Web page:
Stand Up, Little Girl.

There’s a folder I’ve started on my computer called “Ella”, and in it are things I come across and file away for the years ahead of us. Things like books to read, documentaries to watch with her, little one-liners I want to memorise: You owe no one your prettiness.  I copy links to articles on politeness. On playing small. On apologising. On how we as girls must cut that shit out immediately. I find easy ways to explain that being quiet and thin and apologetic and interrupted should not be accepted as part of being female. That eating and being loud and asking for what we want and taking up the space we occupy is our God given right. I write the names of inspirational women who are breaking glass ceilings and fighting out loud against the double standards women face in almost every aspect of their lives so I can show my daughter a different kind of ‘normal’. I copy paragraphs from articles on the beauty industry, highlighting sentences like: In a world which profits from your self-doubt, loving yourself is an act of rebellion. All teenagers want to be rebellious, after all. I like a little rebellion. But I want my girl to be rebellious for all the right reasons.

The message in the folder I keep, always, is this: Stand up, little girl. Stand up and speak. Stand up and eat. God, stand up and get angry if you want to. Lord knows, I get angry too. Let the anger fuel you to change this world, honey. Break the ceilings above you. The world wants you to be small and insecure because the world makes a hell of a profit out of it. There’s power to be held when you doubt and fluster and learn to dismiss the act of thinking for yourself. And the people who hold that power sure as hell don’t want to lose it. But honey, you need to befriend those big hearted, honest, bold women. Quit that competitive comparison shit right this instance. You need to sit up straight. You need to want what it is you want and you need to ask for it, you need to work for it, you need to defend it. And don’t, my love, for one hot second let any asshole tell you what is beautiful. Don’t even let your husband tell you what is beautiful, honey. Because you know what? You know what the truth is sweet girl? You get to decide. You get to decide what is beautiful honey, and you get to go fill yourself up with that beauty. Art, books, music, poetry, nail polish, shoes, animals, ocean, spiky hair, curly hair, black hair, blue hair, red dresses, children, oak trees — wherever and in whatever you find beauty, follow that beauty with your great big open heart and let it make you beauty-full.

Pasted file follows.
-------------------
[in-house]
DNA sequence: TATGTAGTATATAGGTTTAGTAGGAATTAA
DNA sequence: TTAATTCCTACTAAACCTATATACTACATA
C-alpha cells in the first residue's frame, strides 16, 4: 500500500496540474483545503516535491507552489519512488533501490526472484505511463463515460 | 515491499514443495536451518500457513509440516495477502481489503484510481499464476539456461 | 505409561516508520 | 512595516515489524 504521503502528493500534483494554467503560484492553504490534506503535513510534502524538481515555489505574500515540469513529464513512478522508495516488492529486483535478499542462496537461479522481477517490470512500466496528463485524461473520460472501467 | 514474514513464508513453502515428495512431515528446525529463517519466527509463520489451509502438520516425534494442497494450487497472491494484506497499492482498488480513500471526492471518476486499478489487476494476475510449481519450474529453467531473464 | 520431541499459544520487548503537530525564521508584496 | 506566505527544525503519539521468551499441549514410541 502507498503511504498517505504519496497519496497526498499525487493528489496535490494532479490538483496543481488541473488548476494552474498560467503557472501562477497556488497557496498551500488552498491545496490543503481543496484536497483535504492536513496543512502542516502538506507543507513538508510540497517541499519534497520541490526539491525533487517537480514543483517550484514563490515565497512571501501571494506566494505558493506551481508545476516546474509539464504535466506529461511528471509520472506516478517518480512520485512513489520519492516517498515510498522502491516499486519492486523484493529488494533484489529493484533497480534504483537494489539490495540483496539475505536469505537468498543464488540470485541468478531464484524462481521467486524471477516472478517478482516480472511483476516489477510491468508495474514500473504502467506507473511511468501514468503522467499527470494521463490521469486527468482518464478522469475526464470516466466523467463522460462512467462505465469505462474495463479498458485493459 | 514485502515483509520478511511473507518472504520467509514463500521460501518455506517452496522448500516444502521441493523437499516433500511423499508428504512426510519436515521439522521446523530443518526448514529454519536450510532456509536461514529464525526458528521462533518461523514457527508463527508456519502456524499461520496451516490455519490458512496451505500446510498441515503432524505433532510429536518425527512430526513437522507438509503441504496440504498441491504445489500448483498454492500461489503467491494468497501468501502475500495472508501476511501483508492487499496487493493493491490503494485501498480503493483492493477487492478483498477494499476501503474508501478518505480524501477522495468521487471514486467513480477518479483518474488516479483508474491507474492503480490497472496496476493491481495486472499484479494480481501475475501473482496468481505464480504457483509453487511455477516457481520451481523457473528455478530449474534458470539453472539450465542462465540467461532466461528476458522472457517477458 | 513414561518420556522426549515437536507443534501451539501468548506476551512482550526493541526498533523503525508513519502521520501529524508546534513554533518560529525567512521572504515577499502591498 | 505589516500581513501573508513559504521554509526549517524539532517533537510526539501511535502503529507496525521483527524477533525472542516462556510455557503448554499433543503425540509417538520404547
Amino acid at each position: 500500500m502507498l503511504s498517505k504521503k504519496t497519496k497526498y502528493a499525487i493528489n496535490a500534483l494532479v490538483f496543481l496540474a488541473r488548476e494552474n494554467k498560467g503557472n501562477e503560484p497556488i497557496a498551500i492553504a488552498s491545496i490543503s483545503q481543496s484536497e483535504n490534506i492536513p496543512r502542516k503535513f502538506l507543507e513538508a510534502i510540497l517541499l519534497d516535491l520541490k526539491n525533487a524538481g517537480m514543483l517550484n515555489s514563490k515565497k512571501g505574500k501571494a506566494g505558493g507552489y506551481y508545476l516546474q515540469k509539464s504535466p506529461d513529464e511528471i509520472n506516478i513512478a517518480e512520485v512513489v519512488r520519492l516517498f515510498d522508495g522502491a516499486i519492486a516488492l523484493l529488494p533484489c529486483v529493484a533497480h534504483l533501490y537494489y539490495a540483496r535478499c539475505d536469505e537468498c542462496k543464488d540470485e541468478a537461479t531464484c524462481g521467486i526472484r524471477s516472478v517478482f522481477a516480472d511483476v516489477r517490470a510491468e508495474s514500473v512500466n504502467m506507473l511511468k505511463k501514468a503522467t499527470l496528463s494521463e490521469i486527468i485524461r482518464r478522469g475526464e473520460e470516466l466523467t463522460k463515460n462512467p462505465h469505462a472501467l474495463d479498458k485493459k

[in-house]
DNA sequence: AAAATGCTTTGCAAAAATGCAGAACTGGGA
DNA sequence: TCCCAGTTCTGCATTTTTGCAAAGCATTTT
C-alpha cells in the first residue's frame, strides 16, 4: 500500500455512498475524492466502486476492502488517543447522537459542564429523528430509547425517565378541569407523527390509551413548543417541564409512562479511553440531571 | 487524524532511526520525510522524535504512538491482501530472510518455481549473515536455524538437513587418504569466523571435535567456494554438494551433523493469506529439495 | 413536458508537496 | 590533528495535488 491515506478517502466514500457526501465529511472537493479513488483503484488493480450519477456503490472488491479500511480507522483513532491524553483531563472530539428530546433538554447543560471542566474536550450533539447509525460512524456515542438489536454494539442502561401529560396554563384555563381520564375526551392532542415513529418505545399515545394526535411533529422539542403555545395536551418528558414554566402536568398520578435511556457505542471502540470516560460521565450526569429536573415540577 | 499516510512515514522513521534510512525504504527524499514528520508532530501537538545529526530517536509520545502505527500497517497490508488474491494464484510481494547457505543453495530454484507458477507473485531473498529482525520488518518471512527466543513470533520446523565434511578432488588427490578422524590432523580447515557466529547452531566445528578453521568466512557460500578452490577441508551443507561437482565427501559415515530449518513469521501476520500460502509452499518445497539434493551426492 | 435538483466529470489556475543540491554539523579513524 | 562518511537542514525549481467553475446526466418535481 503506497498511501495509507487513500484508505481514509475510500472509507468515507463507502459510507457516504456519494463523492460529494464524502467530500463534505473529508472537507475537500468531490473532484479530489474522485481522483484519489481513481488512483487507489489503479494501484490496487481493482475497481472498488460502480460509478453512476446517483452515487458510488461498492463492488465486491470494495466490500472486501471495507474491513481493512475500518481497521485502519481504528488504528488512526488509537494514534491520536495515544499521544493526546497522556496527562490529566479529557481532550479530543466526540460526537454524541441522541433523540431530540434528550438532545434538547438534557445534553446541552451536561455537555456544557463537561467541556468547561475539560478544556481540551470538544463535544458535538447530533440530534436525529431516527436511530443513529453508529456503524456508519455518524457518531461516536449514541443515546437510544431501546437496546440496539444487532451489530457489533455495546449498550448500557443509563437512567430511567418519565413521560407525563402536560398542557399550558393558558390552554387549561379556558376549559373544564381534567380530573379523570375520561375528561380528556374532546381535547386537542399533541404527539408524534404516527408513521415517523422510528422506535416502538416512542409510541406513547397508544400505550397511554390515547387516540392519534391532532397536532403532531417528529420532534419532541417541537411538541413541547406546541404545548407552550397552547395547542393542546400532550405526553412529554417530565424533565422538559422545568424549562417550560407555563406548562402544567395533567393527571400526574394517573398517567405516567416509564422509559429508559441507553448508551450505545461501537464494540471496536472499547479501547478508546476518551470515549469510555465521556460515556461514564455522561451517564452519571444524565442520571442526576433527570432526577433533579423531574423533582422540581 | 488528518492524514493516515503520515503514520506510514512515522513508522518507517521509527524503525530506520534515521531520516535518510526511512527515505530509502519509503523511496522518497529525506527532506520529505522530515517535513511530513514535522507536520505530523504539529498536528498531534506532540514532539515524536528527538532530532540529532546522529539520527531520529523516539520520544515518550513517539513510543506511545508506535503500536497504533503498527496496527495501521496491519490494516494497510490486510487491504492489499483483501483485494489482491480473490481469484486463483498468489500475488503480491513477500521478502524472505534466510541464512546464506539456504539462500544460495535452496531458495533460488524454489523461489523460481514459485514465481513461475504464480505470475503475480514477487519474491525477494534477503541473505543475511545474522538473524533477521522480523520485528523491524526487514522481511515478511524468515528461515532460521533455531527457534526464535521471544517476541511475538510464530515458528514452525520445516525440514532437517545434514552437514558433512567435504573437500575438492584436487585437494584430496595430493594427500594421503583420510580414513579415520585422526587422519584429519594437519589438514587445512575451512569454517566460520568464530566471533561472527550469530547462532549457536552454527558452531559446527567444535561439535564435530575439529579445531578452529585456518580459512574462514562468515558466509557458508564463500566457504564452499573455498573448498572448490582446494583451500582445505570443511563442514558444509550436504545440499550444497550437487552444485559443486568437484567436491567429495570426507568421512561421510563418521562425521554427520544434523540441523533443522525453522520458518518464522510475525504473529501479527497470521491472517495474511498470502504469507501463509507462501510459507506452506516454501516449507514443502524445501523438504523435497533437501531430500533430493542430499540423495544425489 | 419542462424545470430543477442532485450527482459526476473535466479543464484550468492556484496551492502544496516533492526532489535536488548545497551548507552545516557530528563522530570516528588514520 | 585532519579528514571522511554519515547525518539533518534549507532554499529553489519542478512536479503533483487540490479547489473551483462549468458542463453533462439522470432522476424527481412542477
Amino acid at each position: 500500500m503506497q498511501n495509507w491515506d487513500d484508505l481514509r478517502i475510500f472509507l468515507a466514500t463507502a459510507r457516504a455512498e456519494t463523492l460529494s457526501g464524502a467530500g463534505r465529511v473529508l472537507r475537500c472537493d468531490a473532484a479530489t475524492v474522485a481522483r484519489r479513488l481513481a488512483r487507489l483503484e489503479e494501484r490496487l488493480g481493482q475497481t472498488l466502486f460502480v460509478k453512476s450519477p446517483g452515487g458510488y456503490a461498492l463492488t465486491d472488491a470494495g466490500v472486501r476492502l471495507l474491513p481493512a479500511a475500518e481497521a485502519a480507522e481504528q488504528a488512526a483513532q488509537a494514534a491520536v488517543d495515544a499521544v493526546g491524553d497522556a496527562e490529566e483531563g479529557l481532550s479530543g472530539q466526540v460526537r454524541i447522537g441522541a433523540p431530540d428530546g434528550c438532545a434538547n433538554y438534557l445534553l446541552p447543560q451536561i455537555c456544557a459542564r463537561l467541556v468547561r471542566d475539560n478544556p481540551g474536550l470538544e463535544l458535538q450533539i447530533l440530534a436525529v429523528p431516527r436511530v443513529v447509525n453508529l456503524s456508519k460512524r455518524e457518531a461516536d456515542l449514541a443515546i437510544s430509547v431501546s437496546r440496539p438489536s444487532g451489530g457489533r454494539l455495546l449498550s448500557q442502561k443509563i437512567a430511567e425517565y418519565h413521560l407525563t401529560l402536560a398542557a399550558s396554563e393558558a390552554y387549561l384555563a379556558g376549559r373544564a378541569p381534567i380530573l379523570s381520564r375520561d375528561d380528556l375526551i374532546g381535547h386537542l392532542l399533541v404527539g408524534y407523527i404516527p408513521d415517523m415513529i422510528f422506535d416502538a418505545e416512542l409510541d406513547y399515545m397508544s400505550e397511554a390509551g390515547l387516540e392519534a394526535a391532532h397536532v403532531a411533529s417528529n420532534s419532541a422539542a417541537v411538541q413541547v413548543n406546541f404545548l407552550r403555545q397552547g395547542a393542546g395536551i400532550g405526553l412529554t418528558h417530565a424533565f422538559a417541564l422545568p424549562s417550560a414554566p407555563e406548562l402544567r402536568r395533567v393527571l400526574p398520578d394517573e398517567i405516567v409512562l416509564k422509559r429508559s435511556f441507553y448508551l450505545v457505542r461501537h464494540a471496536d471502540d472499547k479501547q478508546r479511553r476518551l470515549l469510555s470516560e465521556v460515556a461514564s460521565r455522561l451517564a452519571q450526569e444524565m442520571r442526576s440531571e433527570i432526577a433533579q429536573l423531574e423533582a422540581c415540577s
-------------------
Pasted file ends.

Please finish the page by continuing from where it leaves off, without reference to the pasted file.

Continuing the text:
I know you want to be loved by a partner, honey, and I know you want to appear attractive. It gets tricky. I know this. I know you can get confused about how you have to be in order to attract a mate, in order to be loved. Maybe if you’re too feisty, too loud, too strong you won’t be attractive? Maybe if you’re too frumpy or too tall or too opinionated you’ll be too much? Maybe you have to censor and shrink a bit to be loveable? Just a little? I understand. I do.

But Here is the Truth: The only thing you have to be in order to be loved is yourself. It is honey. Trust me on this one. Because you know what the alternative is? Pretending. And when we pretend, we get sicker than we were in the first place. We will never feel loved if we pretend because the person loving us isn’t being shown who we really are. It is no journey to take, honey, to be loved for someone you are not. What IS brave is showing someone your whole self and feeling so worthy that it does not matter their response. Love yourself first, always, and the rest will follow. The entire world changes when you love yourself first. THIS IS ONE OF THE FEW THINGS I KNOW TO BE TRUE.